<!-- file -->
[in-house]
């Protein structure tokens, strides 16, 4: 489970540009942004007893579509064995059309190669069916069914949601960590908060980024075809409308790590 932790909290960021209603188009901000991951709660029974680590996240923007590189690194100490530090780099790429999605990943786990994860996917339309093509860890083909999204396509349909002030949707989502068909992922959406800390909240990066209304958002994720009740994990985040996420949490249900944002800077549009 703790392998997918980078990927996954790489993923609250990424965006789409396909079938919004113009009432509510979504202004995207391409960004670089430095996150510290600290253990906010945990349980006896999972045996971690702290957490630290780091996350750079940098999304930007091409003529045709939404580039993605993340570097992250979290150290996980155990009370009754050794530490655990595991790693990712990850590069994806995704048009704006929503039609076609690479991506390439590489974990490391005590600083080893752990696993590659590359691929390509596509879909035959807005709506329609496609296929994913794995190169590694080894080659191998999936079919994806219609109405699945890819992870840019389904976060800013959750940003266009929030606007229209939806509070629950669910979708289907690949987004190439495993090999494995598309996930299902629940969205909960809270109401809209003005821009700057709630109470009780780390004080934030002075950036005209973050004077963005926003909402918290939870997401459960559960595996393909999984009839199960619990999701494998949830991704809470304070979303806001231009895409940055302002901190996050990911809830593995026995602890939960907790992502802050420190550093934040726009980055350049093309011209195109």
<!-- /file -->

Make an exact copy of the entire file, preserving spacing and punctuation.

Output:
[in-house]
């Protein structure tokens, strides 16, 4: 489970540009942004007893579509064995059309190669069916069914949601960590908060980024075809409308790590 932790909290960021209603188009901000991951709660029974680590996240923007590189690194100490530090780099790429999605990943786990994860996917339309093509860890083909999204396509349909002030949707989502068909992922959406800390909240990066209304958002994720009740994990985040996420949490249900944002800077549009 703790392998997918980078990927996954790489993923609250990424965006789409396909079938919004113009009432509510979504202004995207391409960004670089430095996150510290600290253990906010945990349980006896999972045996971690702290957490630290780091996350750079940098999304930007091409003529045709939404580039993605993340570097992250979290150290996980155990009370009754050794530490655990595991790693990712990850590069994806995704048009704006929503039609076609690479991506390439590489974990490391005590600083080893752990696993590659590359691929390509596509879909035959807005709506329609496609296929994913794995190169590694080894080659191998999936079919994806219609109405699945890819992870840019389904976060800013959750940003266009929030606007229209939806509070629950669910979708289907690949987004190439495993090999494995598309996930299902629940969205909960809270109401809209003005821009700057709630109470009780780390004080934030002075950036005209973050004077963005926003909402918290939870997401459960559960595996393909999984009839199960619990999701494998949830991704809470304070979303806001231009895409940055302002901190996050990911809830593995026995602890939960907790992502802050420190550093934040726009980055350049093309011209195109």